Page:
Earlier this month I had Kansas Rep. Rebecca Schmoe on Bearing Arms Cam & Co to talk about her proposed amendment to the Kansas constitution that would add additional language and further protections to the right to keep and bear arms than what’s currently in place. If the language of H.C.R. 5020 is adopted by the legislature and voters this November, the possession and use of ammunition, firearm accessories, and firearm components within the protections of Article 1, Section 4 of the state constitution (“A person has the right to keep and bear arms for the defense of self, family, home and state, for lawful hunting and recreational use, and for any other lawful purpose; but standing armies, in time of peace, are dangerous to liberty, and shall not be tolerated, and the military shall be in strict subordination to the civil power.”), while explicitly stating that “strict scrutiny” will be used to address the constitutionality of any gun control law that’s challenged in court.
That’s too much for Hayley Spellman, an educator in the Jayhawk State who calls Schmoe’s amendment a threat to school safety.
H.C.R. 5020 is a proposed constitutional amendment that would recognize the right to bear arms as a fundamental right in the Kansas Constitution. It includes the possession and use of ammunition, firearm accessories and firearm components. Just like our free speech protections under the First Amendment, if this amendment were to pass, gun rights in Kansas would also be held to the highest level of protection.
I strongly encourage my fellow Kansans to reach out to their representatives and demand we keep guns out of our schools and our communities. H.C.R. 5020 poses a threat to basic school safety, and it’s time that our elected officials listen to their constituents and understand the seriousness of this threat.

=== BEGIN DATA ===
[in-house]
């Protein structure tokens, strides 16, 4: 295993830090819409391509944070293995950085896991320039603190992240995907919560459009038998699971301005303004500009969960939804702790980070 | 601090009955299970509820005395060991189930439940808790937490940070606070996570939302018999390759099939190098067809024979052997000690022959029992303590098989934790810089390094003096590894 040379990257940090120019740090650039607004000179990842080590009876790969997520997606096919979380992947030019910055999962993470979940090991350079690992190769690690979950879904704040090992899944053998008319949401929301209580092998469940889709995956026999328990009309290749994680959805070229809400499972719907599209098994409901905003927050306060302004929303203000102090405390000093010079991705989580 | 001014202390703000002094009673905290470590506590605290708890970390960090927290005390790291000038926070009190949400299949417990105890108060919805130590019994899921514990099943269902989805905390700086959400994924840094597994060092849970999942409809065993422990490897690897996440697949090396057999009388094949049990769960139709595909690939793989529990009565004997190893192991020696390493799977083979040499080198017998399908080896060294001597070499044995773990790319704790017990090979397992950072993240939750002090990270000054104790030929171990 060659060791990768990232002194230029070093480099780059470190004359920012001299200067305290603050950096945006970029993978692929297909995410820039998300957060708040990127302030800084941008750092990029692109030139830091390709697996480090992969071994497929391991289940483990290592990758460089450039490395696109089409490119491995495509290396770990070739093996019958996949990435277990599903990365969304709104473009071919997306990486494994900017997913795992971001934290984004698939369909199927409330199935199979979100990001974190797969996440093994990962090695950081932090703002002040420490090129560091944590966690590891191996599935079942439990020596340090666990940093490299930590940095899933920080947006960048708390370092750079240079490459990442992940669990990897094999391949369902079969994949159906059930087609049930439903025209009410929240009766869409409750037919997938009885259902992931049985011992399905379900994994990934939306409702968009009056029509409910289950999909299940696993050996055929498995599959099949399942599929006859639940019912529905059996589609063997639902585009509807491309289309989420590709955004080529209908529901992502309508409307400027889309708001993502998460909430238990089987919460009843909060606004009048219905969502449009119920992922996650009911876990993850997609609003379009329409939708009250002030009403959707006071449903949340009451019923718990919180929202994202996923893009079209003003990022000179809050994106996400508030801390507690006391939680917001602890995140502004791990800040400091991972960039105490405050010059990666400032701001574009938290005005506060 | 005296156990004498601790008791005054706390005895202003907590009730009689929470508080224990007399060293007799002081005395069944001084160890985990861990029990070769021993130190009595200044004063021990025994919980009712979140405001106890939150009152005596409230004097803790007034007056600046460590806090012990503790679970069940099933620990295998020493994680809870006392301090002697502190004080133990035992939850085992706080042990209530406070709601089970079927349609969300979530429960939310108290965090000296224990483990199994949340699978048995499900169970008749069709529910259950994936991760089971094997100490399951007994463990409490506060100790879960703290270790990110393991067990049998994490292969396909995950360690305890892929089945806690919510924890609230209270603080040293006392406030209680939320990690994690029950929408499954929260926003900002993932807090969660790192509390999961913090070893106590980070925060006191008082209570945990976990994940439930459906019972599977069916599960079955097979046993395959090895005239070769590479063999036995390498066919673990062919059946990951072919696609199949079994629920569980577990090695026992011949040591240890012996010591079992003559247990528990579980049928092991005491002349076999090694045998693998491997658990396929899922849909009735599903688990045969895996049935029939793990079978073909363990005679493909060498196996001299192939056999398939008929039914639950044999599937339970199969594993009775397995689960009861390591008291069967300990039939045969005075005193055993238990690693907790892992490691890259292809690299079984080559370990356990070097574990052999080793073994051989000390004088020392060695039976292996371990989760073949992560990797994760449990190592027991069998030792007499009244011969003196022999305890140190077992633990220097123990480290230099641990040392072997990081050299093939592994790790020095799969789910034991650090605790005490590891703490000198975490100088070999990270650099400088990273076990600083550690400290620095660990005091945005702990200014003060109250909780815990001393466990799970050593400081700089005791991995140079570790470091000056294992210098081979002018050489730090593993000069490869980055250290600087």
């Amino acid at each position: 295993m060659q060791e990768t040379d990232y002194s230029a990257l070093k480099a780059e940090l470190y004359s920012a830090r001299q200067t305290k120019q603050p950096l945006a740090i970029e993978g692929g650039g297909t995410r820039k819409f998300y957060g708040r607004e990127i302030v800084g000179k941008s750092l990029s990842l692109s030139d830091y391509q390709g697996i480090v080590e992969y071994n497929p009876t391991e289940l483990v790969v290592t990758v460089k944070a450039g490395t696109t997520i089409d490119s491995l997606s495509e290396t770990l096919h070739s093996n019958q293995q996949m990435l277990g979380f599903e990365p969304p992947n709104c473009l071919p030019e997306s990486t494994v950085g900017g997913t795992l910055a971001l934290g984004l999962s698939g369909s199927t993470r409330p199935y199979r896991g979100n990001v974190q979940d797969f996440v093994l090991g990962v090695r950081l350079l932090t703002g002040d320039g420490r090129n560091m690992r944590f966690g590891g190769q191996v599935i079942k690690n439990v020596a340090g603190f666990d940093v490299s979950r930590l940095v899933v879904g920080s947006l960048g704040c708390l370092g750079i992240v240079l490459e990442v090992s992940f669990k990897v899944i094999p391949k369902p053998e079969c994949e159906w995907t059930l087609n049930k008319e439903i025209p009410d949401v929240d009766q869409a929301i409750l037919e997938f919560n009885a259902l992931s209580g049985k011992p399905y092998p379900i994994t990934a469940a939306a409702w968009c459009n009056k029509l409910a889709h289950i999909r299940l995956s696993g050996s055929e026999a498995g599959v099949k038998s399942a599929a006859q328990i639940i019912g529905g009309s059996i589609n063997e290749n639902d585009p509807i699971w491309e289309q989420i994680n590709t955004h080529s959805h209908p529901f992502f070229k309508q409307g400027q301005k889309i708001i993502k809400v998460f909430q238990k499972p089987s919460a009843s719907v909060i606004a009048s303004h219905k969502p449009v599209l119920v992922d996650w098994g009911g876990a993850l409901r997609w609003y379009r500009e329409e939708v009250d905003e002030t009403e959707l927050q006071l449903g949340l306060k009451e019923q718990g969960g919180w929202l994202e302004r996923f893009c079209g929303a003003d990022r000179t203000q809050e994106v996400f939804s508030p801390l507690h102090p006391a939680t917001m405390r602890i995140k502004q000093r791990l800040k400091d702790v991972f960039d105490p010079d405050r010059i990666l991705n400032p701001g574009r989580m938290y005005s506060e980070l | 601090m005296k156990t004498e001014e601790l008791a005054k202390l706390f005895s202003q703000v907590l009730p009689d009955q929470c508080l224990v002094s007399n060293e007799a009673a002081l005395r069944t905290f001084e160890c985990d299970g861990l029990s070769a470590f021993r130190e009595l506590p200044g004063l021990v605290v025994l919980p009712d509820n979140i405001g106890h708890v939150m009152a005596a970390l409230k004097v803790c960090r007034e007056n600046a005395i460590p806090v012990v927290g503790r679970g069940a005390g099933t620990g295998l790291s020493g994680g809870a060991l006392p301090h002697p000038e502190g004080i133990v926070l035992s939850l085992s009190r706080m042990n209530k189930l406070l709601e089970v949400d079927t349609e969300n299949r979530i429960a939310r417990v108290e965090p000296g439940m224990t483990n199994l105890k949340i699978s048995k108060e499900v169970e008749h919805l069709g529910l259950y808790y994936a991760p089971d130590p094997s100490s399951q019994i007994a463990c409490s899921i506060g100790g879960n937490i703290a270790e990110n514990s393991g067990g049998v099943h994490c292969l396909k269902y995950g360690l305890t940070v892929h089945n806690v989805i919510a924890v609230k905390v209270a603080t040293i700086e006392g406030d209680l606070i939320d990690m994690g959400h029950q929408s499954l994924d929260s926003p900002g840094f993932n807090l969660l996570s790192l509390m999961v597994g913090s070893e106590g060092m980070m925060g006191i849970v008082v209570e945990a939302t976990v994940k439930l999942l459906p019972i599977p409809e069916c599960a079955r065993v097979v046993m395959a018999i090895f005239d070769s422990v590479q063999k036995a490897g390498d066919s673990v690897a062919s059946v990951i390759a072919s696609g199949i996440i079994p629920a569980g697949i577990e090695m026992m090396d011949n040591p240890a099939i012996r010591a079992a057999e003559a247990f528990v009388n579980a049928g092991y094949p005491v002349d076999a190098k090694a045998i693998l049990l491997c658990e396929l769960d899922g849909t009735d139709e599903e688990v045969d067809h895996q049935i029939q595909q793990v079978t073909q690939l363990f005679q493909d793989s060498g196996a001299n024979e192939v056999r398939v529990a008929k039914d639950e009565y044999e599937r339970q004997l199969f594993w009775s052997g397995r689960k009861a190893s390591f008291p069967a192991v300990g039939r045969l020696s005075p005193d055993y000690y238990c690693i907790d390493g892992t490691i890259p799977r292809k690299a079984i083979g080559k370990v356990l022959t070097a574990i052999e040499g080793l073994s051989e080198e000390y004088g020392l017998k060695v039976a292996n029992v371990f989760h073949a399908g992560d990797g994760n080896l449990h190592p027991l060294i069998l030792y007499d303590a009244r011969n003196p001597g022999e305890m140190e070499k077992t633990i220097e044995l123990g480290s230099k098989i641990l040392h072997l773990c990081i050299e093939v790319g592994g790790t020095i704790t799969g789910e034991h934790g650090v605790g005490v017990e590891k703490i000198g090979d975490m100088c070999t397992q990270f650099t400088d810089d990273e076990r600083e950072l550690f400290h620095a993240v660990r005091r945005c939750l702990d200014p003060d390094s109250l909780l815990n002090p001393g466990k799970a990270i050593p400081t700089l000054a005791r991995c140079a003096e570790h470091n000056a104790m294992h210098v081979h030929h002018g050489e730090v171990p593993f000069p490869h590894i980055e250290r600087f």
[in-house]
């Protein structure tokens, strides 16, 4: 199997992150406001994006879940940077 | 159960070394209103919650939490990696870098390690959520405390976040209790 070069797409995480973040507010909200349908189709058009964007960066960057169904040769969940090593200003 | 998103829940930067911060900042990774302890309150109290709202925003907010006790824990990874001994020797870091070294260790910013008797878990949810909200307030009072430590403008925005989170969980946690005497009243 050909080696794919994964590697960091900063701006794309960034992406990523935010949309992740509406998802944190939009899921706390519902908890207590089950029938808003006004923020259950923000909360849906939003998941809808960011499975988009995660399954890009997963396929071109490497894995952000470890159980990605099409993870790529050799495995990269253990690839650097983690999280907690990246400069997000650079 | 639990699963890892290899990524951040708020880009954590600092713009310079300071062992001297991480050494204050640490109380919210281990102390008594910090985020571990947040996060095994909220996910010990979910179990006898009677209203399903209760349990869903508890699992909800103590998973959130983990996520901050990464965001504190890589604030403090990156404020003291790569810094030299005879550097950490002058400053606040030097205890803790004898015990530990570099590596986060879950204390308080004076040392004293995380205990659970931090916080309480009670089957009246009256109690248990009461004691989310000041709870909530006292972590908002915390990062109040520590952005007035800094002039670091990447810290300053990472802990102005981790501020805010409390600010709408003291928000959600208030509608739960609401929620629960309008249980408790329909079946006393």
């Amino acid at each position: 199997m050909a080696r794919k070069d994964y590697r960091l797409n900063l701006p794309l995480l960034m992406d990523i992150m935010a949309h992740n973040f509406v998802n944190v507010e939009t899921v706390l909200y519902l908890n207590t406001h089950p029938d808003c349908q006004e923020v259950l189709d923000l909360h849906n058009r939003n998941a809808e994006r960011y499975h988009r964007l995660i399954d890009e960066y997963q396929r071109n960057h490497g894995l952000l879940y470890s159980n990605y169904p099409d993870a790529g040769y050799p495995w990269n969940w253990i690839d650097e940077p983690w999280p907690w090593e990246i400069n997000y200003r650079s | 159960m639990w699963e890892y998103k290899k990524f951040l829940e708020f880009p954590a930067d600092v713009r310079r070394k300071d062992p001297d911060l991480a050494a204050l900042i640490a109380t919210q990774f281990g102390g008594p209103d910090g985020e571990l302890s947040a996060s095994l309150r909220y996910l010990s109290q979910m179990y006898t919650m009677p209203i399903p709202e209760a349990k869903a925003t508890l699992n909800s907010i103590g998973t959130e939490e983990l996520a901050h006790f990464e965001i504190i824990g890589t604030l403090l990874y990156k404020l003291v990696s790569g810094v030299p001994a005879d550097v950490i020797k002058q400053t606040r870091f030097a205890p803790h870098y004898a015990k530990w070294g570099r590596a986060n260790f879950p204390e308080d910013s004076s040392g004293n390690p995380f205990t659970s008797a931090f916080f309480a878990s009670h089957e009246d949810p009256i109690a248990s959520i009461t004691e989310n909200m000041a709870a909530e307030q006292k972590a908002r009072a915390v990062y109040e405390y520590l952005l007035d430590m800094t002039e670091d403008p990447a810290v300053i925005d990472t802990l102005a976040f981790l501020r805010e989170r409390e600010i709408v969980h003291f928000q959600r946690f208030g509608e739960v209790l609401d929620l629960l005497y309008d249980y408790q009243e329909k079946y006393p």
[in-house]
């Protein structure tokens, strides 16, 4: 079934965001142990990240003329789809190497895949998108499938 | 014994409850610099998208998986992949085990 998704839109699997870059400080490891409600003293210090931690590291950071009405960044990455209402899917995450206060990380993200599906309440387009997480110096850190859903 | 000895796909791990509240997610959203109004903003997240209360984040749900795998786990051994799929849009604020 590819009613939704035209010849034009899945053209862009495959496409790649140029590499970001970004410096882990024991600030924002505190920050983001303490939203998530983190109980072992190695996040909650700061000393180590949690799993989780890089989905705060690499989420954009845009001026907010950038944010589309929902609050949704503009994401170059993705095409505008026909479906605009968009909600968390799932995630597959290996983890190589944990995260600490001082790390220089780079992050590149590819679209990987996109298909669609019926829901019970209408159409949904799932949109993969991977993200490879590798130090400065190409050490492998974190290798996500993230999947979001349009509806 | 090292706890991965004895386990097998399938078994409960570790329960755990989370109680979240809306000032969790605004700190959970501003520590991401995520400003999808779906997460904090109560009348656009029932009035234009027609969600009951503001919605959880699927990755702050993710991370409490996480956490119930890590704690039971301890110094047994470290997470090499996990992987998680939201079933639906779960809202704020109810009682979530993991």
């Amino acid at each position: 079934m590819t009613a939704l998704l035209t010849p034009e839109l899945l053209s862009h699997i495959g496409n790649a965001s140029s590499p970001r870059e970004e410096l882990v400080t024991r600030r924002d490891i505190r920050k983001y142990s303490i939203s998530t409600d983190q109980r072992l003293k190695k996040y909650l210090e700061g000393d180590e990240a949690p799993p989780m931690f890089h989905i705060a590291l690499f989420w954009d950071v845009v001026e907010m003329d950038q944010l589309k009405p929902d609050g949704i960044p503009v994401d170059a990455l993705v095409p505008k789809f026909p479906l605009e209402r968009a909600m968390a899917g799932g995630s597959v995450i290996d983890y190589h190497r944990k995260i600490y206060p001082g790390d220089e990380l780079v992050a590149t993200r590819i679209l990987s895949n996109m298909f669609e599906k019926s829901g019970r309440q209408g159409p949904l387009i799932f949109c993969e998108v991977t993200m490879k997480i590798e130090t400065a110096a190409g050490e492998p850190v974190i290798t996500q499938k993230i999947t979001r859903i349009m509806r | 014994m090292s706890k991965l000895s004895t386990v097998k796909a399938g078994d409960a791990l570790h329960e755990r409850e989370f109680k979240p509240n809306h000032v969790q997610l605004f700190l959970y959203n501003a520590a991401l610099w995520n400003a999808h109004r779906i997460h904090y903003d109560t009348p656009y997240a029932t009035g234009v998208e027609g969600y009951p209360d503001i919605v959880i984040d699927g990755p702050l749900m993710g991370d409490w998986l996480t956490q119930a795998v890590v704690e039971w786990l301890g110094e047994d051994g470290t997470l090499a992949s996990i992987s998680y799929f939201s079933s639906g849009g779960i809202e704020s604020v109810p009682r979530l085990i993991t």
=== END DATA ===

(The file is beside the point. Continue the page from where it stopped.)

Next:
Why shouldn’t the right to keep and bear arms be treated with as much fundamental importance as the First Amendment’s protections or any other guarantees of individual liberty found within the U.S. and Kansas constitutions? Spellman seems to believe that if you treat the Second Amendment as a second-class right (or no right at all), then no one will be able to use a gun in the commission of a violent crime, which is downright silly.
In her op-ed, she writes about the 2022 shooting at Olathe East High School where a student is accused of shooting the school principal and a school resource officer, but she never bothers to mention that the now 19-year-old suspect is facing charges of possession of a firearm by a convicted felon as well as attempted capital murder. It was illegal for the teen to possess the gun in the first place, much less at school, and it was certainly no lawful exercise of his Second Amendment rights to shoot two school officials, as prosecutors allege.
And it’s not like gun-controlled states are free from these types of incidents. We’ve seen similar stories unfold, albeit without shots fired, in Boston, Massachusetts and Armona, California (to name just a few) in just the past couple of weeks weeks, where teens have been caught with loaded firearms on school grounds. I think it’s fair to say that neither Massachusetts or California treat the Second Amendment as protecting the fundamental right that it does, but that disrespect doesn’t mean that bad actors aren’t still able to illegally acquire and use firearms for their own nefarious purposes.
I don’t know what subject Spellman teaches there in Kansas, but I hope for the sake of her students that it has nothing to do with civics or government. Her warped perspective on the right to keep and bear arms is directly contradicted by the existing language in the state constitution and the Bill of Rights, much less the additional protections that Rebecca Schmoe and dozens of other lawmakers want to put before voters this fall.